By Simon Ingram
JUBA, South Sudan, 8 July, 2011 – The celebrations on the streets of Juba have already begun. School children waving flags and carrying banners have joined tribal warriors and soldiers in rehearsals for Saturday’s big celebrations. As South Sudan gets ready for becoming the world’s newest nation, the pride and excitement is visible on every face.
However, the thrill of independence cannot disguise the enormity of the challenges that confront South Sudan’s leaders as they attempt to build the infrastructure, skills and institutions needed to improve the situation of children in one of the world’s poorest nations.
A visit to Juba 1 Boys Primary School on the outskirts of South Sudan’s capital city offers a glimpse of the reality on which progress will have to be based. There were 736 boys enroled here last year, crammed into six classrooms. Narrow wooden benches are squeezed tightly between the grubby whitewashed walls. There is no electricity, nor any glass in the bare window frames.
But according to one of the teachers, James Paulo Jada, these unpromising surroundings have done nothing to dampen the boys’ enthusiasm for learning.
“You can find that the number of children attending school is increasing all the time,” said Mr. Jada. “Now we have more than three times the number of pupils we had before the peace agreement,” referring to the 2005 Comprehensive Peace Agreement between the Khartoum government and the Sudan People’s Liberation Movement.
This surge in school attendance – which increased the number of south Sudanese school children from some 343,000 to 1.6 million — was the result of support from UNICEF and partners.
Yet today, South Sudan’s education indicators remain among the worst in the world. Over one million primary school aged children still do not have access to basic education.
These stark facts have grim implications for hopes of accelerating South Sudan’s social and economic development in the years after independence.
When it comes to children’s health, the prospects are – if anything – even more daunting.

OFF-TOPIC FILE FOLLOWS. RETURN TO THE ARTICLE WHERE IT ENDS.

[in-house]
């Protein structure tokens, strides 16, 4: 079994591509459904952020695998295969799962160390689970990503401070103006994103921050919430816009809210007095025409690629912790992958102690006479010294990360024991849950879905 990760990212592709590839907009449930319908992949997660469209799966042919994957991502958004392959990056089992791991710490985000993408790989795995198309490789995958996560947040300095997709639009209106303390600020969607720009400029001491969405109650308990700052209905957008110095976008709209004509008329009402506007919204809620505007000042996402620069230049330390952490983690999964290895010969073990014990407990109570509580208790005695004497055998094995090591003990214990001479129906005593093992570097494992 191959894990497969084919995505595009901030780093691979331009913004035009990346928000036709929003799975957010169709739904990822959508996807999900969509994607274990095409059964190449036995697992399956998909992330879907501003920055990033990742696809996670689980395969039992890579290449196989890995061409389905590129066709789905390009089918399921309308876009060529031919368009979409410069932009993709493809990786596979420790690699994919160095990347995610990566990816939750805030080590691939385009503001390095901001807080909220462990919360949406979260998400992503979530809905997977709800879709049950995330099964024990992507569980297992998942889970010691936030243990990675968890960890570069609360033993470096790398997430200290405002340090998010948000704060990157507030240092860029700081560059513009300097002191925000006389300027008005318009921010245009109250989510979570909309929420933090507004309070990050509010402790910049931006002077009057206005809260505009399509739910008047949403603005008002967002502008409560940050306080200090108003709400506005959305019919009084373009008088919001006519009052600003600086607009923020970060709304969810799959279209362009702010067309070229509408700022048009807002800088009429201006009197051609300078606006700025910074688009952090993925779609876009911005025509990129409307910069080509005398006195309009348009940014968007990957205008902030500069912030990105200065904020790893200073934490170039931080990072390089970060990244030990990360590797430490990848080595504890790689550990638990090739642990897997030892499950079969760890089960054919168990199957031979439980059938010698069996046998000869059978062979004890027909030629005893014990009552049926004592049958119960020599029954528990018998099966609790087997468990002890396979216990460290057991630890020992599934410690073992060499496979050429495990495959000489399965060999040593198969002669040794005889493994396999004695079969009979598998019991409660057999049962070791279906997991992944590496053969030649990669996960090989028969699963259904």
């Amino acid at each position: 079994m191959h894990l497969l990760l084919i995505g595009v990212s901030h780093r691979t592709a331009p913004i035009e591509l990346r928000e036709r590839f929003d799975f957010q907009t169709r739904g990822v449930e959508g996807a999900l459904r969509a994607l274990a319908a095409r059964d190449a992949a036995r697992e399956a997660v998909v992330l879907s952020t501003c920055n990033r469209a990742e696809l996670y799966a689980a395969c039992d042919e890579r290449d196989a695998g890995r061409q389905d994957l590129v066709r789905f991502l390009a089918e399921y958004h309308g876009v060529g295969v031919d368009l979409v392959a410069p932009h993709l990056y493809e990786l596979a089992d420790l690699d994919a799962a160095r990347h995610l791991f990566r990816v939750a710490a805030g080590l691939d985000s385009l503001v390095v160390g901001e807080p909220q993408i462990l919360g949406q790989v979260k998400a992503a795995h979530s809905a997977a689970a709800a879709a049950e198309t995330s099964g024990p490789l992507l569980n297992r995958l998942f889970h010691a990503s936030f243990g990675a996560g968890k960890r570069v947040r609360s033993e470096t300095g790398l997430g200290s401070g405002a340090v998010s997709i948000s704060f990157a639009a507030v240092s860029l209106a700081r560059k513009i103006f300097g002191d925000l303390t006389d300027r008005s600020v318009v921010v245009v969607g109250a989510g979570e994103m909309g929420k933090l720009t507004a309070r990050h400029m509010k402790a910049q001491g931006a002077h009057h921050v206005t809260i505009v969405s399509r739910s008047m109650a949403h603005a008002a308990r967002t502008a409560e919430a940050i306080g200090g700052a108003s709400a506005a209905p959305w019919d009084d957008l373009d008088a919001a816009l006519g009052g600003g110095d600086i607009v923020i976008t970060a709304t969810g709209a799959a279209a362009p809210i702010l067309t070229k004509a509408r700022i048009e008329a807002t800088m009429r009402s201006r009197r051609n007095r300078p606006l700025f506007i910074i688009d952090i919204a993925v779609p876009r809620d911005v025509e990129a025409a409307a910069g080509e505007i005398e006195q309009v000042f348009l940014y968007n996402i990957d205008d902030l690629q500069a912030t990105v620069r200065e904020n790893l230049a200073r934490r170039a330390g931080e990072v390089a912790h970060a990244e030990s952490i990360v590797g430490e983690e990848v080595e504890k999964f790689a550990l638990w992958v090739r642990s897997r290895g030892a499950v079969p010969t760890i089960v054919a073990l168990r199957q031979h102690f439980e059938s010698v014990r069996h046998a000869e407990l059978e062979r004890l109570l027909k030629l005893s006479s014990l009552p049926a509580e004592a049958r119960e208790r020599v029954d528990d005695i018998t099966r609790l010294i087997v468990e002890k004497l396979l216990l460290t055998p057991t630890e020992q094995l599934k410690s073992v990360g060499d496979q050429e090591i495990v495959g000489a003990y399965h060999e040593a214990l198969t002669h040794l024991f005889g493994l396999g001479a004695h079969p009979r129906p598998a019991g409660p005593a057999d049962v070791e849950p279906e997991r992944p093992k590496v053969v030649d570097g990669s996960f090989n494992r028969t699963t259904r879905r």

“South Sudan is one of the riskiest places on earth for a child to be born,” acknowledges UNICEF Director of South Sudan, Dr. Yasmin Ali Haque.
“Firstly the child is likely to be born in the hands of an untrained attendant, in a village hut, without the necessary conditions that would prevent any infection or any emergency that threatens the health of the newborn child.”
Grim prospects for children
The prospects for children who survive beyond infancy are no less daunting. Some 200,000 south Sudanese children are either severely or moderately malnourished. Less than three per cent of children receive the full protection of immunization. And malaria takes a heavy toll because only a quarter of children under the age of five sleep under bed-nets.
Just as alarmingly, South Sudan is one of the most dangerous places for a woman to bear a child: on average, 22 women of reproductive age die each day from complications with pregnancy and childbirth.
Dr. Luka Monoja, Health Minister of South Sudan, is frank in his assessment: “It’s our greatest nightmare,” he says.
The minister takes the condition of the nation’s hospitals as an example.
“Most of them are functioning but they are functioning in their pre-war dilapidated, physical state. And most of the health workers who volunteer to work there, they don’t have the necessary tools and skills.”
Ray of hope
The development of a five-year health sector development plan – now being finalized —offers a glimmer of hope for the future. Encouraging, too, are the expressions of support being received from a wide range of international partners.
It will take all of this and much more to turn the children of South Sudan’s desire for a better future into a reality.